By Alejandro Grattan-Domingez

     President Bush recently celebrated his first year in office, and pundits were quick to judge whether there was any real reason to rejoice. Our own view is mixed, with different appraisals of what might be termed "pre-9/11" and "post-9/11." During the first period, Bush managed little more than an economic incentive package which contained disproportionate tax cuts for the extremely wealthy. These programs have rarely if ever worked, but of course Bush had to pay back the super-rich who got him elected. As for his often-repeated pre-election promises to reform Medicare, Social Security, prescription drugs, HMOs, campaign financing, education and some half-dozen other pressing domestic problems, as president he dropped his mask of "compassionate conservatism" and abruptly became more right-wing than even his father. Zealots don't have to think about complicated things.
     Bush was stumbling badly. The huge Clinton surpluses had evaporated, and the country was lurching toward full-scale recession. Then Bush fecklessly lost his Republican majority in the Senate. In Europe, he was regarded a "crazed, lonesome cowboy" (viz. his intent to abrogate agreements such as the Test Ban Treaty with Russia). In America, he was lampooned in newspapers, and worse had neared total gridlock with the nation's lawmakers. His approval ratings were in the low 50s. Hence, our grade for "pre-9/11" would be no more than a D.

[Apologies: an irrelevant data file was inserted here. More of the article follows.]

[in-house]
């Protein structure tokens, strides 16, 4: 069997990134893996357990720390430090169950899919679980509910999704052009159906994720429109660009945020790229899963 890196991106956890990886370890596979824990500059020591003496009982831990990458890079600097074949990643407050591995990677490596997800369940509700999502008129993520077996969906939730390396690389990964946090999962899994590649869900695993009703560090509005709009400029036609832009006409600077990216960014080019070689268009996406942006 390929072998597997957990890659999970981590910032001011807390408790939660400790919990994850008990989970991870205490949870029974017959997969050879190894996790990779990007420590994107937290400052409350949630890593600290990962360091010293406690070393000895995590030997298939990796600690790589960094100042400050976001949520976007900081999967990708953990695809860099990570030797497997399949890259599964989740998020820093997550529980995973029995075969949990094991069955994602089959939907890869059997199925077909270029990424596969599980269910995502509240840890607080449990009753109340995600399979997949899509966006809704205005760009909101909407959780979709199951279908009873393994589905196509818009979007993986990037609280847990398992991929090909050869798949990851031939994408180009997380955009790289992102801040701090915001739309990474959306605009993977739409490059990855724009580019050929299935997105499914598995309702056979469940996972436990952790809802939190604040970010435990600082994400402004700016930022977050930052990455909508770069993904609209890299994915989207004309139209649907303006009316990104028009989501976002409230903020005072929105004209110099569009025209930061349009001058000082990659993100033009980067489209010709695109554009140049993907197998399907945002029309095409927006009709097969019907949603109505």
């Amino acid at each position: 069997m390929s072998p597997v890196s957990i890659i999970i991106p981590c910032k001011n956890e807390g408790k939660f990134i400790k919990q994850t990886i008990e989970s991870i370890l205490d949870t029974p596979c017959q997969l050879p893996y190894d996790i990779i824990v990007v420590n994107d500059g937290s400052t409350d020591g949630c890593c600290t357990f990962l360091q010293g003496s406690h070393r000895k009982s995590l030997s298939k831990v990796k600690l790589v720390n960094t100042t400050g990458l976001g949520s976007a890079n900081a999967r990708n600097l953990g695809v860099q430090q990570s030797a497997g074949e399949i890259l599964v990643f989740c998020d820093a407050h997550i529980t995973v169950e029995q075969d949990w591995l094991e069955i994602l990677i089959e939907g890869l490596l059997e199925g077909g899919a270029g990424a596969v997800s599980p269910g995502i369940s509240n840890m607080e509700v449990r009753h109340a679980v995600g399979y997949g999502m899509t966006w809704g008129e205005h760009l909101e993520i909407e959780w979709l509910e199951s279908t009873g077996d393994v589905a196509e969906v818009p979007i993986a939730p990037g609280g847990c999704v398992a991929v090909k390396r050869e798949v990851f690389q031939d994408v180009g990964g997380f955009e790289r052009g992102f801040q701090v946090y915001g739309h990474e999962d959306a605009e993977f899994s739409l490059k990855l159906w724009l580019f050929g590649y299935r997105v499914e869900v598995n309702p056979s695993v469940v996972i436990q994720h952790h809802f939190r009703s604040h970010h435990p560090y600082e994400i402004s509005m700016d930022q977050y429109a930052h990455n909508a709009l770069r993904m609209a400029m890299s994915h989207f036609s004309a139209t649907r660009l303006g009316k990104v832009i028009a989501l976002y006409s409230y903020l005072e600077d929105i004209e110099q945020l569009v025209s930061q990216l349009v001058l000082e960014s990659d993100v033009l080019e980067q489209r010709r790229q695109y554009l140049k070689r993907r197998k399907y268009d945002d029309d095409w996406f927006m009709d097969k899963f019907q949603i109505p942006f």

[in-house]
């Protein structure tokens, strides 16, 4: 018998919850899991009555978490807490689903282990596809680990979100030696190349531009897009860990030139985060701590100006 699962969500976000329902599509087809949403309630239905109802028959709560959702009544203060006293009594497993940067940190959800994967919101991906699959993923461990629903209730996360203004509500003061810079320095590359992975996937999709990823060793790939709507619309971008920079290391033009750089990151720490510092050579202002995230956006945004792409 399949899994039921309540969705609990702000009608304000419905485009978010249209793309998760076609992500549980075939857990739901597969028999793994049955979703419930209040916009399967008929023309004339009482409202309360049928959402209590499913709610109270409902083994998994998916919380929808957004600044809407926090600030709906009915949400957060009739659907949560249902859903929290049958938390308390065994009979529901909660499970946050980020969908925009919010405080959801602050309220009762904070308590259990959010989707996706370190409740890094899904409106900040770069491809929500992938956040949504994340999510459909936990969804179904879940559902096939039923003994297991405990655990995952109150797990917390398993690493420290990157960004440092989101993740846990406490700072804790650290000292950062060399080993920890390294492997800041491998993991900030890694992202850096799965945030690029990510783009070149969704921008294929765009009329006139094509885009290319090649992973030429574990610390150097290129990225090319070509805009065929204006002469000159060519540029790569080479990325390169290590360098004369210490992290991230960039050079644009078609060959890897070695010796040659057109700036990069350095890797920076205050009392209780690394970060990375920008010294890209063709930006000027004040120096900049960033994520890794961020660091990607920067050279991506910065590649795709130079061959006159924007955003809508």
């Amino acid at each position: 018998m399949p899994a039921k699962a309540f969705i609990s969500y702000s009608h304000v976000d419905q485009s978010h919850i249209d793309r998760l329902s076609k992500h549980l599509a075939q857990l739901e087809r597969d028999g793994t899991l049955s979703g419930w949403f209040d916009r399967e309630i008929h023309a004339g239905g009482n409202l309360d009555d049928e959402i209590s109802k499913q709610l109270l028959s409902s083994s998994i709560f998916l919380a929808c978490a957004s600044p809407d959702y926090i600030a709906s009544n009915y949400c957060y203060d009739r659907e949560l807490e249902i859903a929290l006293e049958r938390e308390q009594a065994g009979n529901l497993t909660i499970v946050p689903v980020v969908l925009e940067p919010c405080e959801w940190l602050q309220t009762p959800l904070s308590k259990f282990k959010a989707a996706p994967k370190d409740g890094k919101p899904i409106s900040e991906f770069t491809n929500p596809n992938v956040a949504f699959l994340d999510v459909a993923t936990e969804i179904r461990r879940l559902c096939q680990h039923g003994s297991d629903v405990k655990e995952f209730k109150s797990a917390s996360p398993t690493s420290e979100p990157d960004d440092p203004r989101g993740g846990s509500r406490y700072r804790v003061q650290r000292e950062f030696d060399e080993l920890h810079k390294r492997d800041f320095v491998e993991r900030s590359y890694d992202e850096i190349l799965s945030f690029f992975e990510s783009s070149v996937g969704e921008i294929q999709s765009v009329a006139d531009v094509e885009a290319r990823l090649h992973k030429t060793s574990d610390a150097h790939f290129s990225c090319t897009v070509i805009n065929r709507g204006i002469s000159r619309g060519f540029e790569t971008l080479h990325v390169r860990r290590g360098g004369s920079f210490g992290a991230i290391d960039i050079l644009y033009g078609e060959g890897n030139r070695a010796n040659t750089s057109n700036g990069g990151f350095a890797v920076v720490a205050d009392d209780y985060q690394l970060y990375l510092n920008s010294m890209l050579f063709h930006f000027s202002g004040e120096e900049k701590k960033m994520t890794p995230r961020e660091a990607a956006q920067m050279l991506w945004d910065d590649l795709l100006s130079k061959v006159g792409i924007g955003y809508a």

Then came September 11, 2001, a day that drastically changed the world. It also changed George Bush. He grew more presidential, and his subsequent conduct of the war against terrorism has-in the main-been both prudent and successful. But recently, he reverted to his old right-wing mode, thoughtlessly lumping Iran and North Korea in with Iraq as an "axis of evil." This might prove highly counter-productive, as Iran has been tilting toward a pro-US position, and a great deal of effort had previously gone into neutralizing North Korea. More cowboy diplomacy.
     Enter the Enron scandal. John Dean, Richard Nixon's former special counsel, and a gent who knows a potential disaster when he sees one, was recently quoted as saying Enron could become Bush's own Watergate. Marianne Means, writing for the pro-Republican Hearst newspapers, dismissed the Bush argument for denying the non-partisan GAO with information regarding the administration's dealings with Enron on the pretext that such a safeguard was set by the framers of the U.S. Constitution-in effect placing the blame on America's Founding Fathers! Means wrote, "They were not a clandestine band of wealthy industrialists pressing self-serving policies on an ideologically sympathetic government without regard for the public good." Ominous words coming from a Republican.
     Finally, Bush and Company, having failed to eliminate bin Laden or the head of the Taliban, have now escalated the war on terrorism far beyond these two initial objectives. This is understandable. Bush now enjoys the huge public support initially given any president in wartime, and it would take a great man to shuck such lofty ratings to go back to the far more divisive domestic issues. Bush probably hopes to do what his father could not-stretch a war into the next presidential election. Whether that will be good for America and the rest of the world remains to be seen.
Our "post 9/11" grade: B-